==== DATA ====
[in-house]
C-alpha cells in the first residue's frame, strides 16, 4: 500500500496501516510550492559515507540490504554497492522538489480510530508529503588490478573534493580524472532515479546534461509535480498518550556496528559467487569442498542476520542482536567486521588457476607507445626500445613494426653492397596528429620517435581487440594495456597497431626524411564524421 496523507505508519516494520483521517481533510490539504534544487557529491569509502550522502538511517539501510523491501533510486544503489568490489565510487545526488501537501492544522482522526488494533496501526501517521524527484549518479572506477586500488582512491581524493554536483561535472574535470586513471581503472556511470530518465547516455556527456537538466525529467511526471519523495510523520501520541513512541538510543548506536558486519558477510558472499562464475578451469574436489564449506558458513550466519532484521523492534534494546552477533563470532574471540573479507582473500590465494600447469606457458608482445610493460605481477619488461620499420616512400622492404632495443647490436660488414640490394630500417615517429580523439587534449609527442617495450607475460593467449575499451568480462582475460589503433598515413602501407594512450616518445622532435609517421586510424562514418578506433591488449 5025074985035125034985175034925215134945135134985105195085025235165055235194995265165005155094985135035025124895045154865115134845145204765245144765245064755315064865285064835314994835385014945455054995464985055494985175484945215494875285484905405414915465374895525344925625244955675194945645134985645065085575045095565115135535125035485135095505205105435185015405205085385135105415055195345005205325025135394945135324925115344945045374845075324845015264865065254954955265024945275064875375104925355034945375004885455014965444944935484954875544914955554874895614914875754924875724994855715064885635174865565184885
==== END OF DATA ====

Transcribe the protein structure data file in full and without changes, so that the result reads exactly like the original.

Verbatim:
[in-house]
C-alpha cells in the first residue's frame, strides 16, 4: 500500500496501516510550492559515507540490504554497492522538489480510530508529503588490478573534493580524472532515479546534461509535480498518550556496528559467487569442498542476520542482536567486521588457476607507445626500445613494426653492397596528429620517435581487440594495456597497431626524411564524421 496523507505508519516494520483521517481533510490539504534544487557529491569509502550522502538511517539501510523491501533510486544503489568490489565510487545526488501537501492544522482522526488494533496501526501517521524527484549518479572506477586500488582512491581524493554536483561535472574535470586513471581503472556511470530518465547516455556527456537538466525529467511526471519523495510523520501520541513512541538510543548506536558486519558477510558472499562464475578451469574436489564449506558458513550466519532484521523492534534494546552477533563470532574471540573479507582473500590465494600447469606457458608482445610493460605481477619488461620499420616512400622492404632495443647490436660488414640490394630500417615517429580523439587534449609527442617495450607475460593467449575499451568480462582475460589503433598515413602501407594512450616518445622532435609517421586510424562514418578506433591488449 5025074985035125034985175034925215134945135134985105195085025235165055235194995265165005155094985135035025124895045154865115134845145204765245144765245064755315064865285064835314994835385014945455054995464985055494985175484945215494875285484905405414915465374895525344925625244955675194945645134985645065085575045095565115135535125035485135095505205105435185015405205085385135105415055195345005205325025135394945135324925115344945045374845075324845015264865065254954955265024945275064875375104925355034945375004885455014965444944935484954875544914955554874895614914875754924875724994855715064885635174865565184885